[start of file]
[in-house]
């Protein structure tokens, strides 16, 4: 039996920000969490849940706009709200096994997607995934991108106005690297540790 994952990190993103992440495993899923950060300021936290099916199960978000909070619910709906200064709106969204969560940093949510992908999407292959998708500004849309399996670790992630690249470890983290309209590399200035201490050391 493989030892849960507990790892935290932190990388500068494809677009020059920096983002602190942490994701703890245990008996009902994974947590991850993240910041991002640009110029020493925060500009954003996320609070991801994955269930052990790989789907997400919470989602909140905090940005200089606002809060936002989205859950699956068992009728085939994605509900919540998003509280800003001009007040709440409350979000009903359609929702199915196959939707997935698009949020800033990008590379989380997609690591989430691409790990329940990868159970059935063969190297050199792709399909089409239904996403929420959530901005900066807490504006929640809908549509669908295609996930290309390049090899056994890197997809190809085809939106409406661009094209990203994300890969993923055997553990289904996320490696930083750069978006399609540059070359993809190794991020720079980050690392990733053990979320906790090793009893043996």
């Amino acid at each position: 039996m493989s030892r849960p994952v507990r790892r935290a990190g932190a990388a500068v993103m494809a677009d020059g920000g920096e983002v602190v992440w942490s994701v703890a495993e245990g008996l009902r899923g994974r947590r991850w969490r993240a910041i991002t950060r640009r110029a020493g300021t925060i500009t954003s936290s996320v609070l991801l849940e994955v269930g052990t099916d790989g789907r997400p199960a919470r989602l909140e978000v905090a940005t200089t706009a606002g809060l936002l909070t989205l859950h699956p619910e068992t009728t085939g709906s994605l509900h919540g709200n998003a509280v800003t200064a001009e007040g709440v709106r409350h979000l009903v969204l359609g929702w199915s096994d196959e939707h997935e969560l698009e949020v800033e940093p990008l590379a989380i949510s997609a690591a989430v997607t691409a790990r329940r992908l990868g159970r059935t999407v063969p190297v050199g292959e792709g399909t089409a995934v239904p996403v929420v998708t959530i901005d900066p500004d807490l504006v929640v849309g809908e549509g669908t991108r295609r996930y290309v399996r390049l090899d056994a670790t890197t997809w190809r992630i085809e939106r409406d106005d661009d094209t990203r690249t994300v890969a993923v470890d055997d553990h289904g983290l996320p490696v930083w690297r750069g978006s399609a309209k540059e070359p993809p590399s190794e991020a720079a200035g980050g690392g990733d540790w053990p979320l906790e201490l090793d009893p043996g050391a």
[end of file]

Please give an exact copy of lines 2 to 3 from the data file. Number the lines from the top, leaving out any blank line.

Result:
């Protein structure tokens, strides 16, 4: 039996920000969490849940706009709200096994997607995934991108106005690297540790 994952990190993103992440495993899923950060300021936290099916199960978000909070619910709906200064709106969204969560940093949510992908999407292959998708500004849309399996670790992630690249470890983290309209590399200035201490050391 493989030892849960507990790892935290932190990388500068494809677009020059920096983002602190942490994701703890245990008996009902994974947590991850993240910041991002640009110029020493925060500009954003996320609070991801994955269930052990790989789907997400919470989602909140905090940005200089606002809060936002989205859950699956068992009728085939994605509900919540998003509280800003001009007040709440409350979000009903359609929702199915196959939707997935698009949020800033990008590379989380997609690591989430691409790990329940990868159970059935063969190297050199792709399909089409239904996403929420959530901005900066807490504006929640809908549509669908295609996930290309390049090899056994890197997809190809085809939106409406661009094209990203994300890969993923055997553990289904996320490696930083750069978006399609540059070359993809190794991020720079980050690392990733053990979320906790090793009893043996």
């Amino acid at each position: 039996m493989s030892r849960p994952v507990r790892r935290a990190g932190a990388a500068v993103m494809a677009d020059g920000g920096e983002v602190v992440w942490s994701v703890a495993e245990g008996l009902r899923g994974r947590r991850w969490r993240a910041i991002t950060r640009r110029a020493g300021t925060i500009t954003s936290s996320v609070l991801l849940e994955v269930g052990t099916d790989g789907r997400p199960a919470r989602l909140e978000v905090a940005t200089t706009a606002g809060l936002l909070t989205l859950h699956p619910e068992t009728t085939g709906s994605l509900h919540g709200n998003a509280v800003t200064a001009e007040g709440v709106r409350h979000l009903v969204l359609g929702w199915s096994d196959e939707h997935e969560l698009e949020v800033e940093p990008l590379a989380i949510s997609a690591a989430v997607t691409a790990r329940r992908l990868g159970r059935t999407v063969p190297v050199g292959e792709g399909t089409a995934v239904p996403v929420v998708t959530i901005d900066p500004d807490l504006v929640v849309g809908e549509g669908t991108r295609r996930y290309v399996r390049l090899d056994a670790t890197t997809w190809r992630i085809e939106r409406d106005d661009d094209t990203r690249t994300v890969a993923v470890d055997d553990h289904g983290l996320p490696v930083w690297r750069g978006s399609a309209k540059e070359p993809p590399s190794e991020a720079a200035g980050g690392g990733d540790w053990p979320l906790e201490l090793d009893p043996g050391a």